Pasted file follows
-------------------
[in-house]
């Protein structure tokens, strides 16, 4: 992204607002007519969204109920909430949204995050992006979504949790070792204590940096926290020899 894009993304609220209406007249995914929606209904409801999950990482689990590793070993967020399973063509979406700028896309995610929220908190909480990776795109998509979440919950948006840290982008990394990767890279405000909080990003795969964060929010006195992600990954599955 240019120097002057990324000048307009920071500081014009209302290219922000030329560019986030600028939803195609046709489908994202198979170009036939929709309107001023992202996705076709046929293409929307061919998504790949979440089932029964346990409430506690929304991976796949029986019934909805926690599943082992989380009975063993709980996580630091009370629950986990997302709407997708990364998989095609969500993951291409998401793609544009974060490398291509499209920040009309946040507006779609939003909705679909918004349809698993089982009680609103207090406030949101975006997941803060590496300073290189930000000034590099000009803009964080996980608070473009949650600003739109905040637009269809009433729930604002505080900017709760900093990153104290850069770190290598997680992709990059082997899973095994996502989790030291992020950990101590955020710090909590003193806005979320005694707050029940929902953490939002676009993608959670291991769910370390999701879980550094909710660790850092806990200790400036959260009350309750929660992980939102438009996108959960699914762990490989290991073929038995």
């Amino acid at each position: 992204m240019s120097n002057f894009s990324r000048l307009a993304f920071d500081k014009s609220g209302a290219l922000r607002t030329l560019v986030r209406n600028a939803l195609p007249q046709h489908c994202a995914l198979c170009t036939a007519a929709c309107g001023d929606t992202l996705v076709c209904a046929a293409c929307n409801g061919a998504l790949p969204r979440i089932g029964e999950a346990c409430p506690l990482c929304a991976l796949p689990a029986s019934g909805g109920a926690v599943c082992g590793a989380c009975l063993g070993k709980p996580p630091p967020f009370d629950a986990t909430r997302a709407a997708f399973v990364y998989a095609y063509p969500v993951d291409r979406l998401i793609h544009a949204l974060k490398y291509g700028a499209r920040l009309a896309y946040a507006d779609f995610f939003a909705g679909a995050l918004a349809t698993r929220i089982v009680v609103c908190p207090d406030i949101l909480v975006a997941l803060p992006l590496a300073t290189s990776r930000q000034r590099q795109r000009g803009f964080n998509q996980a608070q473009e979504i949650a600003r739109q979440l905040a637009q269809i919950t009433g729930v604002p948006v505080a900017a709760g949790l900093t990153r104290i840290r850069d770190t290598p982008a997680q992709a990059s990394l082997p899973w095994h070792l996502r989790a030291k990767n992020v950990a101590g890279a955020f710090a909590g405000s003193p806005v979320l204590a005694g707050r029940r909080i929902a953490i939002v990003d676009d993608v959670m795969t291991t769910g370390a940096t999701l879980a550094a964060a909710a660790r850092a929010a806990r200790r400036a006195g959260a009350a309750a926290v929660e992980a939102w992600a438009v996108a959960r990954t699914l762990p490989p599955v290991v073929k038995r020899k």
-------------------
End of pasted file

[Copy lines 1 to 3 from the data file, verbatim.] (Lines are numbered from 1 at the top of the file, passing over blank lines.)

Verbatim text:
[in-house]
């Protein structure tokens, strides 16, 4: 992204607002007519969204109920909430949204995050992006979504949790070792204590940096926290020899 894009993304609220209406007249995914929606209904409801999950990482689990590793070993967020399973063509979406700028896309995610929220908190909480990776795109998509979440919950948006840290982008990394990767890279405000909080990003795969964060929010006195992600990954599955 240019120097002057990324000048307009920071500081014009209302290219922000030329560019986030600028939803195609046709489908994202198979170009036939929709309107001023992202996705076709046929293409929307061919998504790949979440089932029964346990409430506690929304991976796949029986019934909805926690599943082992989380009975063993709980996580630091009370629950986990997302709407997708990364998989095609969500993951291409998401793609544009974060490398291509499209920040009309946040507006779609939003909705679909918004349809698993089982009680609103207090406030949101975006997941803060590496300073290189930000000034590099000009803009964080996980608070473009949650600003739109905040637009269809009433729930604002505080900017709760900093990153104290850069770190290598997680992709990059082997899973095994996502989790030291992020950990101590955020710090909590003193806005979320005694707050029940929902953490939002676009993608959670291991769910370390999701879980550094909710660790850092806990200790400036959260009350309750929660992980939102438009996108959960699914762990490989290991073929038995």
């Amino acid at each position: 992204m240019s120097n002057f894009s990324r000048l307009a993304f920071d500081k014009s609220g209302a290219l922000r607002t030329l560019v986030r209406n600028a939803l195609p007249q046709h489908c994202a995914l198979c170009t036939a007519a929709c309107g001023d929606t992202l996705v076709c209904a046929a293409c929307n409801g061919a998504l790949p969204r979440i089932g029964e999950a346990c409430p506690l990482c929304a991976l796949p689990a029986s019934g909805g109920a926690v599943c082992g590793a989380c009975l063993g070993k709980p996580p630091p967020f009370d629950a986990t909430r997302a709407a997708f399973v990364y998989a095609y063509p969500v993951d291409r979406l998401i793609h544009a949204l974060k490398y291509g700028a499209r920040l009309a896309y946040a507006d779609f995610f939003a909705g679909a995050l918004a349809t698993r929220i089982v009680v609103c908190p207090d406030i949101l909480v975006a997941l803060p992006l590496a300073t290189s990776r930000q000034r590099q795109r000009g803009f964080n998509q996980a608070q473009e979504i949650a600003r739109q979440l905040a637009q269809i919950t009433g729930v604002p948006v505080a900017a709760g949790l900093t990153r104290i840290r850069d770190t290598p982008a997680q992709a990059s990394l082997p899973w095994h070792l996502r989790a030291k990767n992020v950990a101590g890279a955020f710090a909590g405000s003193p806005v979320l204590a005694g707050r029940r909080i929902a953490i939002v990003d676009d993608v959670m795969t291991t769910g370390a940096t999701l879980a550094a964060a909710a660790r850092a929010a806990r200790r400036a006195g959260a009350a309750a926290v929660e992980a939102w992600a438009v996108a959960r990954t699914l762990p490989p599955v290991v073929k038995r020899k």